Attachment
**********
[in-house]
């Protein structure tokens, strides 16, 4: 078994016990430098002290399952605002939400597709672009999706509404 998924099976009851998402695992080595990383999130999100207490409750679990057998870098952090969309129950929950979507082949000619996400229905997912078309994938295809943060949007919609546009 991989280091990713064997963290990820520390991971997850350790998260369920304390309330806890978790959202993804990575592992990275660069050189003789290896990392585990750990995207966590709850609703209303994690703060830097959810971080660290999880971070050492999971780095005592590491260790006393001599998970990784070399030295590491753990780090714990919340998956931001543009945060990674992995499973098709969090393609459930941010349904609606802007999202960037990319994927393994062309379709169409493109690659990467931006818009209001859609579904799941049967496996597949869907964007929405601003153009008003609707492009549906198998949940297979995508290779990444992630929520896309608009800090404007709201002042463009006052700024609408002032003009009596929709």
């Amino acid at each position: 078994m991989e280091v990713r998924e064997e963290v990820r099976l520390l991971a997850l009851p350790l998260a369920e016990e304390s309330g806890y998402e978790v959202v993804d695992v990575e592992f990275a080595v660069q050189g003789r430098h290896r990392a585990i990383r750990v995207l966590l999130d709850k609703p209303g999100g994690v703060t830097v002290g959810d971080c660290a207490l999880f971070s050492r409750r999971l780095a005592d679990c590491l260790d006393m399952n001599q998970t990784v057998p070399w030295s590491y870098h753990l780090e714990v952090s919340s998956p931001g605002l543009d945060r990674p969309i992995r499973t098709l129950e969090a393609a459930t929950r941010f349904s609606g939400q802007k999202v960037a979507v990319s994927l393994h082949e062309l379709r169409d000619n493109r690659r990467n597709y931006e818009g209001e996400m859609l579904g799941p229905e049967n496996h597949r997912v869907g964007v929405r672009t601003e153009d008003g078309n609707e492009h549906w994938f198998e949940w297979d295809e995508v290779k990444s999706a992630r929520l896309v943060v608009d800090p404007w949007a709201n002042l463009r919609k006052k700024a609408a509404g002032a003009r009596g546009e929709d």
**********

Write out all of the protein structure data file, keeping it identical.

[in-house]
């Protein structure tokens, strides 16, 4: 078994016990430098002290399952605002939400597709672009999706509404 998924099976009851998402695992080595990383999130999100207490409750679990057998870098952090969309129950929950979507082949000619996400229905997912078309994938295809943060949007919609546009 991989280091990713064997963290990820520390991971997850350790998260369920304390309330806890978790959202993804990575592992990275660069050189003789290896990392585990750990995207966590709850609703209303994690703060830097959810971080660290999880971070050492999971780095005592590491260790006393001599998970990784070399030295590491753990780090714990919340998956931001543009945060990674992995499973098709969090393609459930941010349904609606802007999202960037990319994927393994062309379709169409493109690659990467931006818009209001859609579904799941049967496996597949869907964007929405601003153009008003609707492009549906198998949940297979995508290779990444992630929520896309608009800090404007709201002042463009006052700024609408002032003009009596929709």
């Amino acid at each position: 078994m991989e280091v990713r998924e064997e963290v990820r099976l520390l991971a997850l009851p350790l998260a369920e016990e304390s309330g806890y998402e978790v959202v993804d695992v990575e592992f990275a080595v660069q050189g003789r430098h290896r990392a585990i990383r750990v995207l966590l999130d709850k609703p209303g999100g994690v703060t830097v002290g959810d971080c660290a207490l999880f971070s050492r409750r999971l780095a005592d679990c590491l260790d006393m399952n001599q998970t990784v057998p070399w030295s590491y870098h753990l780090e714990v952090s919340s998956p931001g605002l543009d945060r990674p969309i992995r499973t098709l129950e969090a393609a459930t929950r941010f349904s609606g939400q802007k999202v960037a979507v990319s994927l393994h082949e062309l379709r169409d000619n493109r690659r990467n597709y931006e818009g209001e996400m859609l579904g799941p229905e049967n496996h597949r997912v869907g964007v929405r672009t601003e153009d008003g078309n609707e492009h549906w994938f198998e949940w297979d295809e995508v290779k990444s999706a992630r929520l896309v943060v608009d800090p404007w949007a709201n002042l463009r919609k006052k700024a609408a509404g002032a003009r009596g546009e929709d």